Putting together Hiroi’s story and what the reporter has written, the Hiroi family is one family that has continued for over two hundred years and three generations throughAsaaki, Kenjirō, Michiaki. Hiroi Michiaki’s grandfather, Asaaki, was employed as the doctor of a Tokugawa shogun, and after the Meiji Restoration, their family “took the pulse of their esteemed [employers].” That they enthusiastically became Edo-style top makers for generations is interesting.
Hiroi-sensei has appeared many times in Japanese newspapers. Below is a translation of an article entitled “Seven Artisans Compete with New “Sendai Fortune” Products” that ran December 27, 2008 in the newspaper Kahoku shinpō. See the original Japanese article at the link below.
Nice to meet you. I’m a kokeshi who is proud of my smile.
Akiu Craft Village
Seven Artisans Compete with New “Sendai Fortune” Products
The Akiu Craft Village of Akiu, Taihaku Ward, Sendai City will begin selling a new kokeshi this January called “Sendai Fortune.” It was so-named by the seven artisans of Akiu, who made it in the image of a woman calling upon luck. It is being sold as a new character made with a modern twist on traditional arts. The Sendai Luck ranges in size up to about 10 cm tall. They have kokeshi in the shape of smiling girls and based on the zodiac ox. Hiroi Michiaki (75) and the other artisans of the Craft Village made the doll to invite luck, modeling it on the wife of Fukusuke (god of luck).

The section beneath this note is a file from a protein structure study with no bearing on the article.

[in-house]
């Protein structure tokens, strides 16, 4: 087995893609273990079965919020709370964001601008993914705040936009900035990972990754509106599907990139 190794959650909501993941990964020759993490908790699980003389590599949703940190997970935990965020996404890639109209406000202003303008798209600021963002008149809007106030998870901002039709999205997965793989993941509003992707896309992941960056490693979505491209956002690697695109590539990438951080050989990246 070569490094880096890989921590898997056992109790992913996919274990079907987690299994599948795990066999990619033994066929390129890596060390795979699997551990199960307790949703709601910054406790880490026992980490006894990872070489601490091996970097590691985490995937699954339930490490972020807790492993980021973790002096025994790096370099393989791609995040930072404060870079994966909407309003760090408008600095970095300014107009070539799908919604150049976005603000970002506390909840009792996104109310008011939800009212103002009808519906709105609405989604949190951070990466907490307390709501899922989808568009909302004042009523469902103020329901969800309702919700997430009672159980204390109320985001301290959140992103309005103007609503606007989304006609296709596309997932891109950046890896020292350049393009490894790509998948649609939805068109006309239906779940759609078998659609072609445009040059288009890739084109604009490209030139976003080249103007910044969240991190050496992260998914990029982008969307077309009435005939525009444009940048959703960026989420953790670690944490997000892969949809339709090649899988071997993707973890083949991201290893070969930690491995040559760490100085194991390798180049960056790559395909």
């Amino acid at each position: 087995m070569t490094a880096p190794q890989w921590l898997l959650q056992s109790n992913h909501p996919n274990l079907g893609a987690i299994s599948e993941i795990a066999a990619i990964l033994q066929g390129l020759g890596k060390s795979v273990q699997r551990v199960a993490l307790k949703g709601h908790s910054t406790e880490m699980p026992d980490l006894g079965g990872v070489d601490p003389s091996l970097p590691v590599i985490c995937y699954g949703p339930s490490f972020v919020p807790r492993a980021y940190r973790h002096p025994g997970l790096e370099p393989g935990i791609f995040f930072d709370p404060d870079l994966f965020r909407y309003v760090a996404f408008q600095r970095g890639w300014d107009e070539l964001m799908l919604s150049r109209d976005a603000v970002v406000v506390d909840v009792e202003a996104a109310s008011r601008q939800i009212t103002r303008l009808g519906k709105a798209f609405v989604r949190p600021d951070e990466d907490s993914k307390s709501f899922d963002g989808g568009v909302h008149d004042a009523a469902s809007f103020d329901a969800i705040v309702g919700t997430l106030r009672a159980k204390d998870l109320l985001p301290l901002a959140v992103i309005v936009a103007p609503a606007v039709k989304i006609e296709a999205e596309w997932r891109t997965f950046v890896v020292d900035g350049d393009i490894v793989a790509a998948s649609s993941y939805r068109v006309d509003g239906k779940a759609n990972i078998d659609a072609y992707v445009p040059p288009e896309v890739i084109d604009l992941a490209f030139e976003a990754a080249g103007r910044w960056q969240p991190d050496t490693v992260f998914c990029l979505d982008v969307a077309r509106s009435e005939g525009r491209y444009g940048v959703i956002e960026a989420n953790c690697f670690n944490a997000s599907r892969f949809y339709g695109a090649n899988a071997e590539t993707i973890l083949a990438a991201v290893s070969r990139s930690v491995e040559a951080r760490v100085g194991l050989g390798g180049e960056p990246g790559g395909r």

When kokeshi-making began to feel as though it had hit a slump, Hiroi called on his artisan colleagues. By challenging one another, they aim to increase their technical skills and imbue their wooden products with a new appeal.
The Sendai Fortune kokeshi cost around 2,000-3,000 yen. This time they’ve made about 100 kokeshi, and the Craft Village opens up for sales from January 1-4, 10AM-4PM. In addition, there will be bamboo stilts (takeuma), wooden paddle games (hagoita), and traditional kites (surume tenbata) on sale.
According to Hiroi, “We want to create products that make people excited, and in the future, too, have the luck of Sendai active in many places through the Craft Village’s original character.” Hiroi’s contact information is 022 (398) 2770.
These photos show Janell at Miyagi Gakuin Women’s University, where she taught for many years. The first photo shows Janell with three of her English Department staff in front of their old administration building at Miyagi Gakuin Women’s University. The second is Janell speaking to the junior-high students in the chapel of Miyagi Gakuin’s old campus. The black and white photo is Janell taking part in a ceremony after she donated hand bells to the junior and senior high school from America.
Janell sharing in the ceremony of accepting hand bells she brought to the Miyagi Gakuin junior and senior high school from America.
Janell with three Miyagi Gakuin English Department staff outside the administration building.
Janell speaking to Junior High students at Miyagi Gakuin Joshi Daigaku campus